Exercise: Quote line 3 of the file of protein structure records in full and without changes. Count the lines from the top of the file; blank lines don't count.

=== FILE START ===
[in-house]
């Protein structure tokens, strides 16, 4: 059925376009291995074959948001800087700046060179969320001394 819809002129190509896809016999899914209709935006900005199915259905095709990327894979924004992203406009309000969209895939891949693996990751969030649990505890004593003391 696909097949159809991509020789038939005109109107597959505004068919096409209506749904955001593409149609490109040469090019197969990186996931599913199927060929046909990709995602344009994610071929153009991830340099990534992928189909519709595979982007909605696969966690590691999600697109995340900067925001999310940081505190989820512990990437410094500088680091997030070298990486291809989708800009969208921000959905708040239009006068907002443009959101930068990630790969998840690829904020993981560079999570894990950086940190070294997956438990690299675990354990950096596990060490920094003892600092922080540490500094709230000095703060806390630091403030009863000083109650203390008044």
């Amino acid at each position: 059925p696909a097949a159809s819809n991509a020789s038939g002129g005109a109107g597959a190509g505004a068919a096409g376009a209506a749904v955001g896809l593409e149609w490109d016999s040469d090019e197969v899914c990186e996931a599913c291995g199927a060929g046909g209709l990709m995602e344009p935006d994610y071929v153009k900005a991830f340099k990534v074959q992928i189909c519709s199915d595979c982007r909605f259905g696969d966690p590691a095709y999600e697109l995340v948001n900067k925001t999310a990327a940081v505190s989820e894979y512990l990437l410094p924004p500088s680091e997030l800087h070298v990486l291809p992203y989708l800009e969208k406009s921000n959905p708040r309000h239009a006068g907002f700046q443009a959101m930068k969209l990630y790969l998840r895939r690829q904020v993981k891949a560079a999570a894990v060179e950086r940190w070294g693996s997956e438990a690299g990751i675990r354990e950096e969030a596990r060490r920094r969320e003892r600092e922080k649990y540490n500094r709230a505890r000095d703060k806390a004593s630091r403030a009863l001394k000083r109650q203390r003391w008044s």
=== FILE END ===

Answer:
């Amino acid at each position: 059925p696909a097949a159809s819809n991509a020789s038939g002129g005109a109107g597959a190509g505004a068919a096409g376009a209506a749904v955001g896809l593409e149609w490109d016999s040469d090019e197969v899914c990186e996931a599913c291995g199927a060929g046909g209709l990709m995602e344009p935006d994610y071929v153009k900005a991830f340099k990534v074959q992928i189909c519709s199915d595979c982007r909605f259905g696969d966690p590691a095709y999600e697109l995340v948001n900067k925001t999310a990327a940081v505190s989820e894979y512990l990437l410094p924004p500088s680091e997030l800087h070298v990486l291809p992203y989708l800009e969208k406009s921000n959905p708040r309000h239009a006068g907002f700046q443009a959101m930068k969209l990630y790969l998840r895939r690829q904020v993981k891949a560079a999570a894990v060179e950086r940190w070294g693996s997956e438990a690299g990751i675990r354990e950096e969030a596990r060490r920094r969320e003892r600092e922080k649990y540490n500094r709230a505890r000095d703060k806390a004593s630091r403030a009863l001394k000083r109650q203390r003391w008044s």